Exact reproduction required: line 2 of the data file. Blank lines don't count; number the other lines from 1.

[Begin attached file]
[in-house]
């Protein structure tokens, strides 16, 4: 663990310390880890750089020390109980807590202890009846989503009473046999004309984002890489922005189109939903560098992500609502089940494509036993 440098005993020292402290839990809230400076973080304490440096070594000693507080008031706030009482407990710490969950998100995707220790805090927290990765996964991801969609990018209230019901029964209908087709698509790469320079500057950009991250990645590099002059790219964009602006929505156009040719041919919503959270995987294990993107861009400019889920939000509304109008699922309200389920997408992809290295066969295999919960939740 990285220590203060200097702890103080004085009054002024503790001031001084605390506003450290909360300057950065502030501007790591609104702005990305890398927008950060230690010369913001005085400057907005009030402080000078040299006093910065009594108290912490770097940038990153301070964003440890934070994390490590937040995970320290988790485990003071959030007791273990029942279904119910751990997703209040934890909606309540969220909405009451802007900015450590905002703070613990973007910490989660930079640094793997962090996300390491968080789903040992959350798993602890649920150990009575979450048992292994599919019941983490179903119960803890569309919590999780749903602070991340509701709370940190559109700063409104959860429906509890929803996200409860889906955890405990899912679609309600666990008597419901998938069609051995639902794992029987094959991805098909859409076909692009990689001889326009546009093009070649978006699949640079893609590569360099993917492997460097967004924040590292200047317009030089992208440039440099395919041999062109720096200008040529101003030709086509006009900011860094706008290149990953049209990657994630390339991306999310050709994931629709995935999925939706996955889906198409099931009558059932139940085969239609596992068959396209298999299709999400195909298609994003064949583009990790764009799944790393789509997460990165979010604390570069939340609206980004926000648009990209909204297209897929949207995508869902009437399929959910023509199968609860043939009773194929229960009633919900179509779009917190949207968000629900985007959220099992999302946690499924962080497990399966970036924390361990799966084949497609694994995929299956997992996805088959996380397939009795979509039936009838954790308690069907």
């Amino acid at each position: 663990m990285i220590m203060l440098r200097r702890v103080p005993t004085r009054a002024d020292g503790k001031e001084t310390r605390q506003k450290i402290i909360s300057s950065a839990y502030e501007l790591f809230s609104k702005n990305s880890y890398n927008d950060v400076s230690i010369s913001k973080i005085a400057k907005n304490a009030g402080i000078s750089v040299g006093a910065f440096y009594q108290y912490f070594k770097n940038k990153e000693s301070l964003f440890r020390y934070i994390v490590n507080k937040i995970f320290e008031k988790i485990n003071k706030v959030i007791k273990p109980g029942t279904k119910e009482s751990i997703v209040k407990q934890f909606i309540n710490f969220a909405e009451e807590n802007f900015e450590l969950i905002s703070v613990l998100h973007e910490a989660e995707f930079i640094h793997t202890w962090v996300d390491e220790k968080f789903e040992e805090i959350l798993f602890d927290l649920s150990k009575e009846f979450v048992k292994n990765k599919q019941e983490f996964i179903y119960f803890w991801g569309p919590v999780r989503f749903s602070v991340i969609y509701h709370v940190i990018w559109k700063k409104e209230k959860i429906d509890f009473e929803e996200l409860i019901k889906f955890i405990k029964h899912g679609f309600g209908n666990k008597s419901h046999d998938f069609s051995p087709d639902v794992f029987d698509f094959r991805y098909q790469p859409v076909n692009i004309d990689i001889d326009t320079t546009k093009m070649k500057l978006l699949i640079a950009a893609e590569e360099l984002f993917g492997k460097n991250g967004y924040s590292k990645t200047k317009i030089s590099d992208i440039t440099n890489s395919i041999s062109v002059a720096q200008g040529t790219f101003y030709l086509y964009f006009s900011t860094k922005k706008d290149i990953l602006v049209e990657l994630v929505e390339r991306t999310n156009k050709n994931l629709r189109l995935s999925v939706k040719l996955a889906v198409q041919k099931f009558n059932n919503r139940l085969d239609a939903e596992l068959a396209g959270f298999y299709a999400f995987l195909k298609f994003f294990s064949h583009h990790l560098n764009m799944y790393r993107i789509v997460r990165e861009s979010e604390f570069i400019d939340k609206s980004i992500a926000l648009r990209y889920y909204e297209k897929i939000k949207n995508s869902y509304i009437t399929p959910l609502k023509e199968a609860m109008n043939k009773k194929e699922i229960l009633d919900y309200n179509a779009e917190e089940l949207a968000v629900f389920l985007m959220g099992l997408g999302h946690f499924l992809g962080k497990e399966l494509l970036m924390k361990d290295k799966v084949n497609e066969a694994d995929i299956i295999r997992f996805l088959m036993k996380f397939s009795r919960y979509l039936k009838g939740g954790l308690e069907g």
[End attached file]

């Protein structure tokens, strides 16, 4: 663990310390880890750089020390109980807590202890009846989503009473046999004309984002890489922005189109939903560098992500609502089940494509036993 440098005993020292402290839990809230400076973080304490440096070594000693507080008031706030009482407990710490969950998100995707220790805090927290990765996964991801969609990018209230019901029964209908087709698509790469320079500057950009991250990645590099002059790219964009602006929505156009040719041919919503959270995987294990993107861009400019889920939000509304109008699922309200389920997408992809290295066969295999919960939740 990285220590203060200097702890103080004085009054002024503790001031001084605390506003450290909360300057950065502030501007790591609104702005990305890398927008950060230690010369913001005085400057907005009030402080000078040299006093910065009594108290912490770097940038990153301070964003440890934070994390490590937040995970320290988790485990003071959030007791273990029942279904119910751990997703209040934890909606309540969220909405009451802007900015450590905002703070613990973007910490989660930079640094793997962090996300390491968080789903040992959350798993602890649920150990009575979450048992292994599919019941983490179903119960803890569309919590999780749903602070991340509701709370940190559109700063409104959860429906509890929803996200409860889906955890405990899912679609309600666990008597419901998938069609051995639902794992029987094959991805098909859409076909692009990689001889326009546009093009070649978006699949640079893609590569360099993917492997460097967004924040590292200047317009030089992208440039440099395919041999062109720096200008040529101003030709086509006009900011860094706008290149990953049209990657994630390339991306999310050709994931629709995935999925939706996955889906198409099931009558059932139940085969239609596992068959396209298999299709999400195909298609994003064949583009990790764009799944790393789509997460990165979010604390570069939340609206980004926000648009990209909204297209897929949207995508869902009437399929959910023509199968609860043939009773194929229960009633919900179509779009917190949207968000629900985007959220099992999302946690499924962080497990399966970036924390361990799966084949497609694994995929299956997992996805088959996380397939009795979509039936009838954790308690069907």